well the only difference (really) between part b and part c is that in b) we use the population standard deviation and in part c we are using the sample standard deviation because in b) they ask for the weight (implies population) and in c) they ask for the mean weight (implies sample)

    i dont really know in the ins and outs either, thats just what ive picked up from doing past papers :laugh:

    come rescue us further pure :laugh:
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    (Original post by Katiee224)
    Hehe I will go with dylans definition

    thanks for the help though guys, that has cleared up the misunderstanding
    has it? im lost myself now
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    (Original post by Katiee224)
    Hehe I will go with dylans definition

    thanks for the help though guys, that has cleared up the misunderstanding
    right a good explanation bc I feel like ive confused you further;


     \displaystyle \text{Let}\:\: W = \text{weight of the tubes} (this is for the whole population)

    b) We are talking about the whole population for this part because it says "weights of tubes", so we must use the population distribution for this part which is;

     \displaystyle W \sim N(502.2\:, 5^2)

    You are looking for limits for which 90% of the weights lie, so we want to go to tables and find values of z which are exceeded with probability 0.05 (that is 5% each side)

    tables tell us  \displaystyle z = 1.6449

    this means that 1.6449 standard deviations either side of the mean should roughly contain 90% of the weights (do you remember learning something like this http://i.investopedia.com/inv/articl...ceinterval.gif)

    so the 90% interval which will contain roughly 90% of the weights is;  \displaystyle \text{mean}\: \pm 1.6449 \times \text{standard deviation}

    plugging in values we get  \displaystyle 502.2 \pm 1.6449 \times 5

    so interval is;  \displaystyle [493.98\:,510.42]
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    c) mean weight of tubes this time, this implies using the sample distribution; (and the sample size was 10)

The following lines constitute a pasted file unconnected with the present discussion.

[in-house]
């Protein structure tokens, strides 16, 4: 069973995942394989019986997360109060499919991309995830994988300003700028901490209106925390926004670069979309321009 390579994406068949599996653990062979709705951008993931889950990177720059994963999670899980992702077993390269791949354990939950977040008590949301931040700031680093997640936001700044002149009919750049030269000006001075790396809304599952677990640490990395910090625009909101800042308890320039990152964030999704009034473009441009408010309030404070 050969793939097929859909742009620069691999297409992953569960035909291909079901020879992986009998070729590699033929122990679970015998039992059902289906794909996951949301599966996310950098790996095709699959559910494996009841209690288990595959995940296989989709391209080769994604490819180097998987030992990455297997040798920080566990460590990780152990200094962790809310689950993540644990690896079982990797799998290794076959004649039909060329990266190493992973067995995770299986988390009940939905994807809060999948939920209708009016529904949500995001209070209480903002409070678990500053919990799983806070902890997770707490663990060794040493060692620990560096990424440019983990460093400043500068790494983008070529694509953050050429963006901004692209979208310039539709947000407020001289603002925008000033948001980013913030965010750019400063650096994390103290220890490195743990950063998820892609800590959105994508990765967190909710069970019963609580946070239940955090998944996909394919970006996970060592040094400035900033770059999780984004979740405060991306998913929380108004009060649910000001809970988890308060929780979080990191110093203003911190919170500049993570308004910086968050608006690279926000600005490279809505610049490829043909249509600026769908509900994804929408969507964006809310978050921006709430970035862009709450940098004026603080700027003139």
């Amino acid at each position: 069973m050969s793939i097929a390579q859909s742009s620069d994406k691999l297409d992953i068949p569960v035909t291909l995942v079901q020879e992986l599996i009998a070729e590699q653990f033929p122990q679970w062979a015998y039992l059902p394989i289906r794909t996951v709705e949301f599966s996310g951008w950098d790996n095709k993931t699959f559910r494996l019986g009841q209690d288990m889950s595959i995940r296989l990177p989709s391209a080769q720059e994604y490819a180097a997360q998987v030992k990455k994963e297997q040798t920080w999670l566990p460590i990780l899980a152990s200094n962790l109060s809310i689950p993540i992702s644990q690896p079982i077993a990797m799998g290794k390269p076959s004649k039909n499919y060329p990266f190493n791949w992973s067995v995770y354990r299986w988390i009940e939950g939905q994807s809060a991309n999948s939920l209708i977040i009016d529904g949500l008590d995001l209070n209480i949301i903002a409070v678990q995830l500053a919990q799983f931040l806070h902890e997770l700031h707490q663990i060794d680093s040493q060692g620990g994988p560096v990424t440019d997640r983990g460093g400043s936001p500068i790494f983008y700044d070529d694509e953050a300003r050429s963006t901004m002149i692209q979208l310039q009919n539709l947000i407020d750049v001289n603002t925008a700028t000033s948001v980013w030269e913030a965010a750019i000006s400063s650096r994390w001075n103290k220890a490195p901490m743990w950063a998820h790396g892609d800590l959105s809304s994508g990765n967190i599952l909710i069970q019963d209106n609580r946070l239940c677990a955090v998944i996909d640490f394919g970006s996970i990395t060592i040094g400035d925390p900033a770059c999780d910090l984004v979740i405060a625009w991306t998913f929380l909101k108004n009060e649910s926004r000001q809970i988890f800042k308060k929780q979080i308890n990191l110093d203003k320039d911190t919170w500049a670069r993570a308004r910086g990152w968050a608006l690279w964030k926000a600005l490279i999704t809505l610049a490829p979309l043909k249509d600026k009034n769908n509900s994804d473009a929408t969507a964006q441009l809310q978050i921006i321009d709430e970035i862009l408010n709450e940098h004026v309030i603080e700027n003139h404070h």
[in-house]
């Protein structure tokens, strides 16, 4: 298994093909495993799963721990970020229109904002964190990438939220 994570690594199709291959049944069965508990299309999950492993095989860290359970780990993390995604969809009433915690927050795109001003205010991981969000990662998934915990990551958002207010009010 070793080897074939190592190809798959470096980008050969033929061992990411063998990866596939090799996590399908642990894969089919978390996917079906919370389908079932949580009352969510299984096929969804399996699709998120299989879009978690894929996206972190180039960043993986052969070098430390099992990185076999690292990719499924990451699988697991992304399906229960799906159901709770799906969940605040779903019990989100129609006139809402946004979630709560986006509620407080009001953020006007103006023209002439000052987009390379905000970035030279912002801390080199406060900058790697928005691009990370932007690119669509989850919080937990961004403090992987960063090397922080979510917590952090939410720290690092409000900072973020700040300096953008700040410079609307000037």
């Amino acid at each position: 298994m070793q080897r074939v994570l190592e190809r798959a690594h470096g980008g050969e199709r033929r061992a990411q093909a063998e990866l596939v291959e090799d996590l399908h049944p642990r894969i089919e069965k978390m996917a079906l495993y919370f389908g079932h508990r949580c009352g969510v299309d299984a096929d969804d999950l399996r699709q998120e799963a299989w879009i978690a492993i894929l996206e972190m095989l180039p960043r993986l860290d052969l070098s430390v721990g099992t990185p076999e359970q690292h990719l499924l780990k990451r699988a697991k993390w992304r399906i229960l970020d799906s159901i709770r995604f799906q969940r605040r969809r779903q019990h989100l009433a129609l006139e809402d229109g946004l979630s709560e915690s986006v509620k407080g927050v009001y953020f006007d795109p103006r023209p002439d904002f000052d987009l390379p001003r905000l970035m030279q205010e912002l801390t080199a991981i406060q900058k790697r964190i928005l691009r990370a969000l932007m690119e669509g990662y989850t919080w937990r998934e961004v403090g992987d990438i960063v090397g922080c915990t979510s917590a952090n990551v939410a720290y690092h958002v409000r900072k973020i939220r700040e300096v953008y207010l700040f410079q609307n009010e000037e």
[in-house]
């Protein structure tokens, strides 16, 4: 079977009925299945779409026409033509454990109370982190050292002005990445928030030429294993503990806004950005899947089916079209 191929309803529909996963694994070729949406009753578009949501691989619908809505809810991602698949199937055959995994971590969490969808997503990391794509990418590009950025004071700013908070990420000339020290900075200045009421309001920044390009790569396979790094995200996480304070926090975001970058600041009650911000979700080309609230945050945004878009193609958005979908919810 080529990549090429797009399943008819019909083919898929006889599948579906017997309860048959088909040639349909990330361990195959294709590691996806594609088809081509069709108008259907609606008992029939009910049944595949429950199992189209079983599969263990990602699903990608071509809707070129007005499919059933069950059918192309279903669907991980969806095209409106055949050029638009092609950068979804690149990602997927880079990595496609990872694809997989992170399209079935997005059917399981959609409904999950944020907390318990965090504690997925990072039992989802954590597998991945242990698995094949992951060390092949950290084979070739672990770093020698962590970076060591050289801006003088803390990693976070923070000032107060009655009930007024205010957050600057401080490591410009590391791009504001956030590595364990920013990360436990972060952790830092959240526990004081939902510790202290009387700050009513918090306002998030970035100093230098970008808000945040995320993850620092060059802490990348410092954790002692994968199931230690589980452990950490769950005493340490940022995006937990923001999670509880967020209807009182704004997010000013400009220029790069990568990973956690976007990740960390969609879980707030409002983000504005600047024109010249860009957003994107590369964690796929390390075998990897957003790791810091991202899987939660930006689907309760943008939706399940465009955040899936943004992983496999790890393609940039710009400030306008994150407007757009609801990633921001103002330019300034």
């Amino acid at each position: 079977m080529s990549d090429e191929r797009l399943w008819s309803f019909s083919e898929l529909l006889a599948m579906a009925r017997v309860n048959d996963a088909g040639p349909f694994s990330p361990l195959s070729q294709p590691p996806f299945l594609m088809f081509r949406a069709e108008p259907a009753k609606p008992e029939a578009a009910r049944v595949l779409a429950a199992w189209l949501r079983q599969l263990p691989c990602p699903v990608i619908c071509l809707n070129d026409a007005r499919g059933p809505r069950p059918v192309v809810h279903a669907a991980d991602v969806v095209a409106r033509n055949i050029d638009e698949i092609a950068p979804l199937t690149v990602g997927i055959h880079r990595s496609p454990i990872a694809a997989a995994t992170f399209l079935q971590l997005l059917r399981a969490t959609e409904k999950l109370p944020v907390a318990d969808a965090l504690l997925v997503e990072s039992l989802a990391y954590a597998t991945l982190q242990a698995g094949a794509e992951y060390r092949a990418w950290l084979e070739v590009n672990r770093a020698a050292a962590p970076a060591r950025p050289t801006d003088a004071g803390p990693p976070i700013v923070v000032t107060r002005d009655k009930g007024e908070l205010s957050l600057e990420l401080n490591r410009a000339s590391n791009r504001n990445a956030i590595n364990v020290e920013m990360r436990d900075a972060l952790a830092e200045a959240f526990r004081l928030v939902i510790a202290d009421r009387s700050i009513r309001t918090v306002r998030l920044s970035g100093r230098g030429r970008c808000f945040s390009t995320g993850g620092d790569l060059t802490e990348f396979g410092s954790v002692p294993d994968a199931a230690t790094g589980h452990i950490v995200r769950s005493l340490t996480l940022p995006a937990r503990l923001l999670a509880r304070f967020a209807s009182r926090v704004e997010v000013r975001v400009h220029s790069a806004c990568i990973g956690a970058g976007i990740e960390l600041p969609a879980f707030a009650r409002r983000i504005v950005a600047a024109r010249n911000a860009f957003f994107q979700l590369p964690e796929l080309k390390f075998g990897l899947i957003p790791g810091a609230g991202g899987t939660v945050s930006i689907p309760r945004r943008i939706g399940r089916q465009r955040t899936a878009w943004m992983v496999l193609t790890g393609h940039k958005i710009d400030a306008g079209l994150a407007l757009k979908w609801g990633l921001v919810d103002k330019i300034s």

\displaystyle \bar{W} \sim N\left(502.2\:, \left(\frac{5}{\sqrt{10}}\right)  ^2\right)

    we want a 95% confidence interval this time, so we find a value of z which gives us 2.5% either side, this is  \displaystyle z = 1.96

    once again using  \displaystyle \text{mean}\: \pm 1.96 \times \text{standard deviation} and plugging in our values from the distribution we get;

     \displaystyle 502.2 \pm 1.96 \times \frac{5}{\sqrt{10}}

    so the confidence interval is;  \displaystyle [499.1\:,505.3]


    hope this helps as explaining this has helped me massively
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    (Original post by DylanJ42)
    ;


     \displaystyle \text{Let}\:\: W = \text{weight of the tubes} (
    I read "weight of lubes" for a second... time to get off the internet
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    (Original post by Zacken)
    I read "weight of lubes" for a second... time to get off the internet
    a 500g bottle of lube :eek: is that why you're awake all night yea?
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    (Original post by Zacken)
    I read "weight of lubes" for a second... time to get off the internet
    Seems our conversation is rubbing off on other threads
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    I couldn't resist
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    (Original post by Student403)
    Seems our conversation is rubbing off on other threads
    Spoiler:
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    I couldn't resist
    :toofunny: bloody hell :rofl:
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    (Original post by DylanJ42)
    hope this helps as explaining this has helped me massively
    it helped me quite a bit! nicely 'splained

    (Original post by Student403)
    Seems our conversation is rubbing off on other threads
    Spoiler:
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    I couldn't resist
    you don't have to be so anal about it
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    (Original post by DylanJ42)
    right a good explanation bc I feel like ive confused you further;


    your first explanation was actually more than perfect but now there is no doubt in my understanding at all hehe

    the s3 book just baffles me with their awful explanations so i'm trying to fill the gaps in my knowledge with past papers haha

    time for some fp2 now *gulp*
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    (Original post by Katiee224)
    your first explanation was actually more than perfect but now there is no doubt in my understanding at all hehe

    the s3 book just baffles me with their awful explanations so i'm trying to fill the gaps in my knowledge with past papers haha

    time for some fp2 now *gulp*
    well 2 explanations is better than one

    yea past papers really help a lot for S3, ive only got 4 left though :cry:

    are you doing FP3 also? :smartass: